Flower Fables by Louisa May Alcott

bf love to save from evil deeds those who had gone astray, to fill

young hearts with gentle thoughts and pure affections, that no sin

might mar the beauty of the human flower; while others, like mortal

children, learned the Fairy alphabet. Thus the Elves made loving

friends by care and love, and no evil thing could harm them, for

those they helped to cherish and protect ever watched to shield and

save them.

Eva nodded to the gay little ones, as they peeped from among the

leaves at the stranger, and then she listened to the Fairy lessons.

Several tiny Elves stood on a broad leaf while the teacher sat

among the petals of a flower that bent beside them, and asked

questions that none but Fairies would care to know.

“Twinkle, if there lay nine seeds within a flower-cup and the wind

bore five away, how many would the blossom have?” “Four,” replied the

little one.

“Rosebud, if a Cowslip opens three leaves in one day and four the

next, how many rosy leaves will there be when the whole flower

has bloomed?”

“Seven,” sang the gay little Elf.

“Harebell, if a silkworm spin one yard of Fairy cloth in an hour,

how many will it spin in a day?”

“Twelve,” said the Fairy child.

“Primrose, where ]ies Violet Island?”

“In the Lake of Ripples.”

“Lilla, you may bound Rose Land.”

“On the north by Ferndale, south by Sunny Wave River, east by the hill

of Morning Clouds, and west by the Evening Star.”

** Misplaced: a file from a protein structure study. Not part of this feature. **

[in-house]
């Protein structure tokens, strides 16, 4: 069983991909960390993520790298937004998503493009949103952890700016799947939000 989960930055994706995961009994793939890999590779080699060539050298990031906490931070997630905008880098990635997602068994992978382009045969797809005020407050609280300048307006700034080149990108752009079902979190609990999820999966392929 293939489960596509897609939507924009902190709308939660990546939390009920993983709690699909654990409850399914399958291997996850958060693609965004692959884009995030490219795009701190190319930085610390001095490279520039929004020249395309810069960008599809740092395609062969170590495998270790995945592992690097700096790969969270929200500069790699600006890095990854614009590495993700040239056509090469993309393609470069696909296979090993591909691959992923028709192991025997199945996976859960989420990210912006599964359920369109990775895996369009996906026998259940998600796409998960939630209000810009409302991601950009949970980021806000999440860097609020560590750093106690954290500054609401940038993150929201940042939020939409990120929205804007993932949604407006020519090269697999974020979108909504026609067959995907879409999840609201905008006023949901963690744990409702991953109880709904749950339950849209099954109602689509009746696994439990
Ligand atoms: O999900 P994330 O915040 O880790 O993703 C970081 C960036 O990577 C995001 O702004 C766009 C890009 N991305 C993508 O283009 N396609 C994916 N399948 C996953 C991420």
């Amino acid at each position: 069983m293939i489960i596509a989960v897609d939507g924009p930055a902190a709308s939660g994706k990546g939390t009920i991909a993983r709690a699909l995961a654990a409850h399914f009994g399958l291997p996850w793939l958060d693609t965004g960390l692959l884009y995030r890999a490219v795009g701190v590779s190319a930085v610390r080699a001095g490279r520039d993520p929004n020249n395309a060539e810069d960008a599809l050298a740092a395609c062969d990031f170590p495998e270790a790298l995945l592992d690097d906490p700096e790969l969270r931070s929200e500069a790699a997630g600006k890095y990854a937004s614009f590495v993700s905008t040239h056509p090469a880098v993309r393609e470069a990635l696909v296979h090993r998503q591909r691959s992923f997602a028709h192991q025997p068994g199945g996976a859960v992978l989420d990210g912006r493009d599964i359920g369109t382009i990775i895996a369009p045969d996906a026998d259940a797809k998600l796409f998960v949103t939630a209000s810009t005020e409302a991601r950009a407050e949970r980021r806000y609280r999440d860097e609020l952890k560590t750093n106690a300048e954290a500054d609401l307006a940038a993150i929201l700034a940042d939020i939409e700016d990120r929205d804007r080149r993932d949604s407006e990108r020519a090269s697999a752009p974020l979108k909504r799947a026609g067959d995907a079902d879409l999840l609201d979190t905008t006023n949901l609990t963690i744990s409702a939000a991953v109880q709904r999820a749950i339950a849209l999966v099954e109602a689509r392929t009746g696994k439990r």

“Now, little ones,” said the teacher, “you may go to your painting,

that our visitor may see how we repair the flowers that earthly hands

have injured.”

Then Eva saw how, on large, white leaves, the Fairies learned to

imitate the lovely colors, and with tiny brushes to brighten the blush

on the anemone’s cheek, to deepen the blue of the violet’s eye, and

add new light to the golden cowslip.

“You have stayed long enough,” said the Elves at length, “we have

many things to show you. Come now and see what is our dearest work.”

So Eva said farewell to the child Elves, and hastened with little

Rose-Leaf to the gates. Here she saw many bands of Fairies, folded in

dark mantles that mortals might not know them, who, with the child

among them, flew away over hill and valley. Some went to the cottages

amid the hills, some to the sea-side to watch above the humble fisher

folks; but little Rose-Leaf and many others went into the noisy city.

Eva wondered within herself what good the tiny Elves could do in this

great place; but she soon learned, for the Fairy band went among the

poor and friendless, bringing pleasant dreams to the sick and old,

sweet, tender thoughts of love and gentleness to the young, strength

to the weak, and patient cheerfulness to the poor and lonely.

Then the child wondered no longer, but deeper grew her love

for the tender-hearted Elves, who left their own happy home to cheer

and comfort those who never knew what hands had clothed and fed them,

what hearts had given of their own joy, and brought such happiness

to theirs.

Long they stayed, and many a lesson little Eva learned: but when

she begged them to go back, they still led her on, saying, “Our work

is not yet done; shall we leave so many sad hearts when we may

cheer them, so many dark homes that we may brighten? We must stay

yet longer, little Eva, and you may learn yet more.”

Then they went into a dark and lonely room, and here they found

a pale, sad-eyed child, who wept bitter tears over a faded flower.

“Ah,” sighed the little one, “it was my only friend, and I

cherished it with all my lone heart’s love; ‘t was all that made

my sad life happy; and it is gone.”

Tenderly the child fastened the drooping stem, and placed it

where the one faint ray of sunlight stole into the dreary room.

“Do you see,” said the Elves, “through this simple flower will we

keep the child pure and stainless amid the sin and sorrow around her.

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Categories: Alcott, Louisa May